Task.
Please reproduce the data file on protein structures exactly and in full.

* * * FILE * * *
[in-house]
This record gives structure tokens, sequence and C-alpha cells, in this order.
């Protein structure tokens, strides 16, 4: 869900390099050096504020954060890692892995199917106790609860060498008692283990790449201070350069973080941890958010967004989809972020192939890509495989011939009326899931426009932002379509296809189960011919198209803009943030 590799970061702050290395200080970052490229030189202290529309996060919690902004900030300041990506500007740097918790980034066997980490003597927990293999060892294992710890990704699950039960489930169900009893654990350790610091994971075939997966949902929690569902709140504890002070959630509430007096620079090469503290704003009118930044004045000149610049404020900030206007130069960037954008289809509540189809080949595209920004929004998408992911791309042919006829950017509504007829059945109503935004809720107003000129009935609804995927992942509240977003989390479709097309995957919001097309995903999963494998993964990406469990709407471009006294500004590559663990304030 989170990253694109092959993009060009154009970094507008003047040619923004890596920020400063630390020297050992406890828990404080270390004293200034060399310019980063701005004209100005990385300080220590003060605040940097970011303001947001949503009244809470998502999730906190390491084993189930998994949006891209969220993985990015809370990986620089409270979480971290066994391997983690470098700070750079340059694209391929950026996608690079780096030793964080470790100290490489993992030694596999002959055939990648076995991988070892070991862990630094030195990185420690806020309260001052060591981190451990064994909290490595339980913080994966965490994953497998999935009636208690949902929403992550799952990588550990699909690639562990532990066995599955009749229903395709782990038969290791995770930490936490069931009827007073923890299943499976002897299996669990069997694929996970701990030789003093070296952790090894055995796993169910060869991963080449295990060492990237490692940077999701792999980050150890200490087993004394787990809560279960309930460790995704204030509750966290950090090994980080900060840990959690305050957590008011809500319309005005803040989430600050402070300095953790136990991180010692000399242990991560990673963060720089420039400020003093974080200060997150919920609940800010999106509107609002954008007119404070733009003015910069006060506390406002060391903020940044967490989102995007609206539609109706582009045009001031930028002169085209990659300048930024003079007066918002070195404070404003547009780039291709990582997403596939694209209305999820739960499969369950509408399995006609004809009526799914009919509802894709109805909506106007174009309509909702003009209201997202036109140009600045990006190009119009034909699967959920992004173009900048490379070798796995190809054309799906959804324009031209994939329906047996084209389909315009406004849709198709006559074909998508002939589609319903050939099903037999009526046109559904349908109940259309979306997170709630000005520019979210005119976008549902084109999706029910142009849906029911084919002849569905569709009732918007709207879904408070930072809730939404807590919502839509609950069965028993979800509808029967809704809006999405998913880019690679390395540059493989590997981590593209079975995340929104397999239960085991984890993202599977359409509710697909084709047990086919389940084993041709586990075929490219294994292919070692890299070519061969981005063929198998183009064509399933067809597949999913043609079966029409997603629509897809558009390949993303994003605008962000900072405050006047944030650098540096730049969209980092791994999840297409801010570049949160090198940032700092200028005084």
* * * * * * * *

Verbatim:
[in-house]
This record gives structure tokens, sequence and C-alpha cells, in this order.
């Protein structure tokens, strides 16, 4: 869900390099050096504020954060890692892995199917106790609860060498008692283990790449201070350069973080941890958010967004989809972020192939890509495989011939009326899931426009932002379509296809189960011919198209803009943030 590799970061702050290395200080970052490229030189202290529309996060919690902004900030300041990506500007740097918790980034066997980490003597927990293999060892294992710890990704699950039960489930169900009893654990350790610091994971075939997966949902929690569902709140504890002070959630509430007096620079090469503290704003009118930044004045000149610049404020900030206007130069960037954008289809509540189809080949595209920004929004998408992911791309042919006829950017509504007829059945109503935004809720107003000129009935609804995927992942509240977003989390479709097309995957919001097309995903999963494998993964990406469990709407471009006294500004590559663990304030 989170990253694109092959993009060009154009970094507008003047040619923004890596920020400063630390020297050992406890828990404080270390004293200034060399310019980063701005004209100005990385300080220590003060605040940097970011303001947001949503009244809470998502999730906190390491084993189930998994949006891209969220993985990015809370990986620089409270979480971290066994391997983690470098700070750079340059694209391929950026996608690079780096030793964080470790100290490489993992030694596999002959055939990648076995991988070892070991862990630094030195990185420690806020309260001052060591981190451990064994909290490595339980913080994966965490994953497998999935009636208690949902929403992550799952990588550990699909690639562990532990066995599955009749229903395709782990038969290791995770930490936490069931009827007073923890299943499976002897299996669990069997694929996970701990030789003093070296952790090894055995796993169910060869991963080449295990060492990237490692940077999701792999980050150890200490087993004394787990809560279960309930460790995704204030509750966290950090090994980080900060840990959690305050957590008011809500319309005005803040989430600050402070300095953790136990991180010692000399242990991560990673963060720089420039400020003093974080200060997150919920609940800010999106509107609002954008007119404070733009003015910069006060506390406002060391903020940044967490989102995007609206539609109706582009045009001031930028002169085209990659300048930024003079007066918002070195404070404003547009780039291709990582997403596939694209209305999820739960499969369950509408399995006609004809009526799914009919509802894709109805909506106007174009309509909702003009209201997202036109140009600045990006190009119009034909699967959920992004173009900048490379070798796995190809054309799906959804324009031209994939329906047996084209389909315009406004849709198709006559074909998508002939589609319903050939099903037999009526046109559904349908109940259309979306997170709630000005520019979210005119976008549902084109999706029910142009849906029911084919002849569905569709009732918007709207879904408070930072809730939404807590919502839509609950069965028993979800509808029967809704809006999405998913880019690679390395540059493989590997981590593209079975995340929104397999239960085991984890993202599977359409509710697909084709047990086919389940084993041709586990075929490219294994292919070692890299070519061969981005063929198998183009064509399933067809597949999913043609079966029409997603629509897809558009390949993303994003605008962000900072405050006047944030650098540096730049969209980092791994999840297409801010570049949160090198940032700092200028005084």